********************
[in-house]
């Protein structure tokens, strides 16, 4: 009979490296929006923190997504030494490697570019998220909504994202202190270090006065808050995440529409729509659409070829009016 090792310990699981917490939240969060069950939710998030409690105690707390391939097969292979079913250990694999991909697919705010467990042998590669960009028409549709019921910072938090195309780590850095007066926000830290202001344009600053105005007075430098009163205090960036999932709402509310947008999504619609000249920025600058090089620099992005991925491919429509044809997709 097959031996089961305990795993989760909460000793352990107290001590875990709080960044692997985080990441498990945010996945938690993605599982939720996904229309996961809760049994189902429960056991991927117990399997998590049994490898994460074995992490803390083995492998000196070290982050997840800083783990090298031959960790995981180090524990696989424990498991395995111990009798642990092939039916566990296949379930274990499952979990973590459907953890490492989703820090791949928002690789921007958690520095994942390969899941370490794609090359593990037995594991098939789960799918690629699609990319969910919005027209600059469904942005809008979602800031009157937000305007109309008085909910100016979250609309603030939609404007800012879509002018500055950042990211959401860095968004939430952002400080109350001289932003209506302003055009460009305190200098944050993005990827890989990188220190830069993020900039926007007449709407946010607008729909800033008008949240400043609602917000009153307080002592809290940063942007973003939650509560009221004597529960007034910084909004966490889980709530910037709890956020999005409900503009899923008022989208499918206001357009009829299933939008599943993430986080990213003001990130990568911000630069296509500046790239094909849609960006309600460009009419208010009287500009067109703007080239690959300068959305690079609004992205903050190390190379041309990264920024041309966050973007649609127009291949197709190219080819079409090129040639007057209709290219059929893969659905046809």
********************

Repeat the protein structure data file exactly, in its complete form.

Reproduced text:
[in-house]
């Protein structure tokens, strides 16, 4: 009979490296929006923190997504030494490697570019998220909504994202202190270090006065808050995440529409729509659409070829009016 090792310990699981917490939240969060069950939710998030409690105690707390391939097969292979079913250990694999991909697919705010467990042998590669960009028409549709019921910072938090195309780590850095007066926000830290202001344009600053105005007075430098009163205090960036999932709402509310947008999504619609000249920025600058090089620099992005991925491919429509044809997709 097959031996089961305990795993989760909460000793352990107290001590875990709080960044692997985080990441498990945010996945938690993605599982939720996904229309996961809760049994189902429960056991991927117990399997998590049994490898994460074995992490803390083995492998000196070290982050997840800083783990090298031959960790995981180090524990696989424990498991395995111990009798642990092939039916566990296949379930274990499952979990973590459907953890490492989703820090791949928002690789921007958690520095994942390969899941370490794609090359593990037995594991098939789960799918690629699609990319969910919005027209600059469904942005809008979602800031009157937000305007109309008085909910100016979250609309603030939609404007800012879509002018500055950042990211959401860095968004939430952002400080109350001289932003209506302003055009460009305190200098944050993005990827890989990188220190830069993020900039926007007449709407946010607008729909800033008008949240400043609602917000009153307080002592809290940063942007973003939650509560009221004597529960007034910084909004966490889980709530910037709890956020999005409900503009899923008022989208499918206001357009009829299933939008599943993430986080990213003001990130990568911000630069296509500046790239094909849609960006309600460009009419208010009287500009067109703007080239690959300068959305690079609004992205903050190390190379041309990264920024041309966050973007649609127009291949197709190219080819079409090129040639007057209709290219059929893969659905046809």